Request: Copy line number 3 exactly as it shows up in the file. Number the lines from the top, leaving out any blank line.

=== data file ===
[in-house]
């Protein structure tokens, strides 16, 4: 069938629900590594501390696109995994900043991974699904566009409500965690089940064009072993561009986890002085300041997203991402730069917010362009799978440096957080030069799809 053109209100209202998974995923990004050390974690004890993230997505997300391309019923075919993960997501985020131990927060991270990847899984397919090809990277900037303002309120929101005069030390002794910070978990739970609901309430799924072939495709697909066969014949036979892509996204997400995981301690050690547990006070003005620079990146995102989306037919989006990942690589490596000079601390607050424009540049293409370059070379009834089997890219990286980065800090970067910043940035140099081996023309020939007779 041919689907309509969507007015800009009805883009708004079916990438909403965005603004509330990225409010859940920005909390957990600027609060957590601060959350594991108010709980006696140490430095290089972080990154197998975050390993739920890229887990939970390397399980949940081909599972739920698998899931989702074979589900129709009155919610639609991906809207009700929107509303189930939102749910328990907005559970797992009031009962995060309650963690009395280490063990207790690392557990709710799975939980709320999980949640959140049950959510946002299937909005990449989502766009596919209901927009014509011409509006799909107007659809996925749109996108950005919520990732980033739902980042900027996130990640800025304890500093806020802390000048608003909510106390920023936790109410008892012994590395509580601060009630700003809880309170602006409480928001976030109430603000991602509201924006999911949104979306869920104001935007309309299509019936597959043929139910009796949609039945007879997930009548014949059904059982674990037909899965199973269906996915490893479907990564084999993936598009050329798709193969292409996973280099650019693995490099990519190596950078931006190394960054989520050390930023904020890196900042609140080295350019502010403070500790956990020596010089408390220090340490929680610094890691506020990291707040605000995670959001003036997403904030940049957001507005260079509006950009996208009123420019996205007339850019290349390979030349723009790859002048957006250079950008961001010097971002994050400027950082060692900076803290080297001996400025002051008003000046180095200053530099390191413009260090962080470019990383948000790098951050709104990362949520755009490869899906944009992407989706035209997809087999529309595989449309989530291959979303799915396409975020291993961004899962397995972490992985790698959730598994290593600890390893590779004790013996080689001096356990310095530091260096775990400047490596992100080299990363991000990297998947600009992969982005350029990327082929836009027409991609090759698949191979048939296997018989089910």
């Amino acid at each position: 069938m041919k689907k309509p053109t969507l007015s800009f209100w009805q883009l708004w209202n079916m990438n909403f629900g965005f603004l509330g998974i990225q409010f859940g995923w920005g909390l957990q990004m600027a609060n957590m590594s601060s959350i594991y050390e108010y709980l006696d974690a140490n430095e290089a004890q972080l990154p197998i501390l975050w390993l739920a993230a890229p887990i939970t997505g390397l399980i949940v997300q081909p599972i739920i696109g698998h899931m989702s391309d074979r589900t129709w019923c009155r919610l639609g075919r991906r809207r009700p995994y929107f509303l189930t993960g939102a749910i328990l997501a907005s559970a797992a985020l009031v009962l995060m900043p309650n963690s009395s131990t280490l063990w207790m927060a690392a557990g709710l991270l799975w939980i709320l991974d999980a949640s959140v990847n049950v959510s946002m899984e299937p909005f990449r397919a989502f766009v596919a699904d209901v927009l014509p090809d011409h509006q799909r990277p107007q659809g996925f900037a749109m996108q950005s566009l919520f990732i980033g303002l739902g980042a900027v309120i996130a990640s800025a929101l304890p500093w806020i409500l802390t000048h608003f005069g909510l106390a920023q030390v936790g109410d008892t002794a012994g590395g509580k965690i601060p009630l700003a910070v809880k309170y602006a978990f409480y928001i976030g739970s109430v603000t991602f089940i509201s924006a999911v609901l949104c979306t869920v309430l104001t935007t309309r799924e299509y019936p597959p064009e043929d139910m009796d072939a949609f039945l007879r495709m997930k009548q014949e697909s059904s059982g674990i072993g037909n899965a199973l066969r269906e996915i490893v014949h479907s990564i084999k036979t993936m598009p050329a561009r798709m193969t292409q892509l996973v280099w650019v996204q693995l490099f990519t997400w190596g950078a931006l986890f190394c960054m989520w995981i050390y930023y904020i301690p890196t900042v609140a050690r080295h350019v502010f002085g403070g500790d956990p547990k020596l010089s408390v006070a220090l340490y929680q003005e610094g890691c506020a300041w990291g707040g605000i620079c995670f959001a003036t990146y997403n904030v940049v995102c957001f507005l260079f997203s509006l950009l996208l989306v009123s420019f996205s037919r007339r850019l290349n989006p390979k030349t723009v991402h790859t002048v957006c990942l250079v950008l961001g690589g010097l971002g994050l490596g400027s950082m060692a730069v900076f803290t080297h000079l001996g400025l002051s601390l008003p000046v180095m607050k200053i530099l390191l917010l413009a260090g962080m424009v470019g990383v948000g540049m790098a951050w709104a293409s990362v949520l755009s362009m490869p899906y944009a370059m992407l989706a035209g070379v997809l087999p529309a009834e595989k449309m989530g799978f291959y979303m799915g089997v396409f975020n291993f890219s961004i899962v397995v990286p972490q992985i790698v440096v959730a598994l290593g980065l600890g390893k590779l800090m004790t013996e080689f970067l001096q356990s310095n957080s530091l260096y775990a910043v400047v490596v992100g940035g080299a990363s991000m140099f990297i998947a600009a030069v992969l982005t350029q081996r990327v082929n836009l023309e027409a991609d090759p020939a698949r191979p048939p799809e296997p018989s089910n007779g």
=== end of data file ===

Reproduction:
């Amino acid at each position: 069938m041919k689907k309509p053109t969507l007015s800009f209100w009805q883009l708004w209202n079916m990438n909403f629900g965005f603004l509330g998974i990225q409010f859940g995923w920005g909390l957990q990004m600027a609060n957590m590594s601060s959350i594991y050390e108010y709980l006696d974690a140490n430095e290089a004890q972080l990154p197998i501390l975050w390993l739920a993230a890229p887990i939970t997505g390397l399980i949940v997300q081909p599972i739920i696109g698998h899931m989702s391309d074979r589900t129709w019923c009155r919610l639609g075919r991906r809207r009700p995994y929107f509303l189930t993960g939102a749910i328990l997501a907005s559970a797992a985020l009031v009962l995060m900043p309650n963690s009395s131990t280490l063990w207790m927060a690392a557990g709710l991270l799975w939980i709320l991974d999980a949640s959140v990847n049950v959510s946002m899984e299937p909005f990449r397919a989502f766009v596919a699904d209901v927009l014509p090809d011409h509006q799909r990277p107007q659809g996925f900037a749109m996108q950005s566009l919520f990732i980033g303002l739902g980042a900027v309120i996130a990640s800025a929101l304890p500093w806020i409500l802390t000048h608003f005069g909510l106390a920023q030390v936790g109410d008892t002794a012994g590395g509580k965690i601060p009630l700003a910070v809880k309170y602006a978990f409480y928001i976030g739970s109430v603000t991602f089940i509201s924006a999911v609901l949104c979306t869920v309430l104001t935007t309309r799924e299509y019936p597959p064009e043929d139910m009796d072939a949609f039945l007879r495709m997930k009548q014949e697909s059904s059982g674990i072993g037909n899965a199973l066969r269906e996915i490893v014949h479907s990564i084999k036979t993936m598009p050329a561009r798709m193969t292409q892509l996973v280099w650019v996204q693995l490099f990519t997400w190596g950078a931006l986890f190394c960054m989520w995981i050390y930023y904020i301690p890196t900042v609140a050690r080295h350019v502010f002085g403070g500790d956990p547990k020596l010089s408390v006070a220090l340490y929680q003005e610094g890691c506020a300041w990291g707040g605000i620079c995670f959001a003036t990146y997403n904030v940049v995102c957001f507005l260079f997203s509006l950009l996208l989306v009123s420019f996205s037919r007339r850019l290349n989006p390979k030349t723009v991402h790859t002048v957006c990942l250079v950008l961001g690589g010097l971002g994050l490596g400027s950082m060692a730069v900076f803290t080297h000079l001996g400025l002051s601390l008003p000046v180095m607050k200053i530099l390191l917010l413009a260090g962080m424009v470019g990383v948000g540049m790098a951050w709104a293409s990362v949520l755009s362009m490869p899906y944009a370059m992407l989706a035209g070379v997809l087999p529309a009834e595989k449309m989530g799978f291959y979303m799915g089997v396409f975020n291993f890219s961004i899962v397995v990286p972490q992985i790698v440096v959730a598994l290593g980065l600890g390893k590779l800090m004790t013996e080689f970067l001096q356990s310095n957080s530091l260096y775990a910043v400047v490596v992100g940035g080299a990363s991000m140099f990297i998947a600009a030069v992969l982005t350029q081996r990327v082929n836009l023309e027409a991609d090759p020939a698949r191979p048939p799809e296997p018989s089910n007779g």